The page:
Deceptive practices by Bank of America against hundreds of thousands of customers have resulted in over $250 million in penalties.

On Tuesday, the Consumer Financial Protection Bureau (CFPB) issued a statement about their findings against the second-largest bank in the nation. According to them, the bank has a history of charging multiple overdraft fees, $35 a pop, for the same failed transaction, driving customer’s accounts deep into the red. They only corrected these ‘mistakes’ when the customer noticed it, instead of auditing their own transactions as is required of any financial institution.

They also signed up customers for card accounts without their consent to meet new account quotas, in an echo of the 2016 Wells Fargo scandal. And those who had legitimate card accounts with Bank of America were shorted on the rewards due to them.

“These practices are illegal and undermine customer trust,” CFPB Director Rohit Chopra said in the statement. “The CFPB will be putting an end to these practices across the banking system.”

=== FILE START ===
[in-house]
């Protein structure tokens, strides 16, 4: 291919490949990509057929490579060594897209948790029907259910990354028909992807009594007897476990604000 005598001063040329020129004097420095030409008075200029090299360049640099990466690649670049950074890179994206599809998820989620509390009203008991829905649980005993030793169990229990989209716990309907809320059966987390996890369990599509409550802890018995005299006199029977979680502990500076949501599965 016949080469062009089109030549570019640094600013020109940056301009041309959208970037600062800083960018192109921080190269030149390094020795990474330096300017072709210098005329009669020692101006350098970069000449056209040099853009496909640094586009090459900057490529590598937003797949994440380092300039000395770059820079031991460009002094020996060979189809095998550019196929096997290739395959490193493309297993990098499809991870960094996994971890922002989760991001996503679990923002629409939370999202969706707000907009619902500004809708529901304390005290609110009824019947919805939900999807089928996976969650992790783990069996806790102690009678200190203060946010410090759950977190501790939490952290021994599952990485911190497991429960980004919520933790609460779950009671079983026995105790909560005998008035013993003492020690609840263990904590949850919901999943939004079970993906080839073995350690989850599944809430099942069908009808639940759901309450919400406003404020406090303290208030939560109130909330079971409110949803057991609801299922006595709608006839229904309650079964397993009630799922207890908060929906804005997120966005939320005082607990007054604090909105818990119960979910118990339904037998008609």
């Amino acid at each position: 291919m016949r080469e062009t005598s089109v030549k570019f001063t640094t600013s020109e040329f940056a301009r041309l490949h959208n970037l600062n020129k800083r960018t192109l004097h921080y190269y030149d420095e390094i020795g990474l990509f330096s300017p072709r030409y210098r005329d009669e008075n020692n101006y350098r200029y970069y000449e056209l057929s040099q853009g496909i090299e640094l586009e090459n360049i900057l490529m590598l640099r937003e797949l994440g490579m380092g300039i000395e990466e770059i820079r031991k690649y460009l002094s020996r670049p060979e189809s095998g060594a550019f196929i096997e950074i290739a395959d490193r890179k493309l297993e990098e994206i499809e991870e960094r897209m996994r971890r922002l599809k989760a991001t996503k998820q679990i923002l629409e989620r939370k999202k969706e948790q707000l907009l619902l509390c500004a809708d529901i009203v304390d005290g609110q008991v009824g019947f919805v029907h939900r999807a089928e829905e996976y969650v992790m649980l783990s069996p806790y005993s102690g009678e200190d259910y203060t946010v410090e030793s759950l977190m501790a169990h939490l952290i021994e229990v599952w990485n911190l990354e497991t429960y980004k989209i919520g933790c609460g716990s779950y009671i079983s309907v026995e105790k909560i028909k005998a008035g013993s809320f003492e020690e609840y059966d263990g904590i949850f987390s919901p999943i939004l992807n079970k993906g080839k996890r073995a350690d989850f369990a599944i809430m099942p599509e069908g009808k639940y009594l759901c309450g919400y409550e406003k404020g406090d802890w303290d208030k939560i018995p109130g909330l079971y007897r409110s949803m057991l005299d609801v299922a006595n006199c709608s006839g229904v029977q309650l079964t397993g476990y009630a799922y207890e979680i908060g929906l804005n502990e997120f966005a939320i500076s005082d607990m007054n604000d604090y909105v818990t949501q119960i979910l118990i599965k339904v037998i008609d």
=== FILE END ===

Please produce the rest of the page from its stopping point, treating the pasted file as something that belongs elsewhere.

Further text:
Bank of America is ordered to pay just over $80 million to customers who were charged illegitimate fees, and has already paid $23 million to compensate those who lost out on credit card benefits. On top of this, they have been fined $150 million in penalties for deceptive practice to the CFPB and the Office of the Comptroller of the Currency.

Bank of America spokesman Bill Halldin said in a response the lender “voluntarily reduced overdraft fees and eliminated all non-sufficient fund fees in the first half of 2022,” resulting in a 90% drop in revenue from those fees.

Bank of America reported $27.5 billion dollars in net income in 2022, and over $32 billion the year before. While these fines are a measure of deterrence against future deceptive practices, they aren’t much of one. $253 million is less than 1% of their net income from last year, or less than 0.1% of the equity in the company. It’s guaranteed that no one whose decisions cost customers so much money felt any of that strike against the bank hit their own wallets.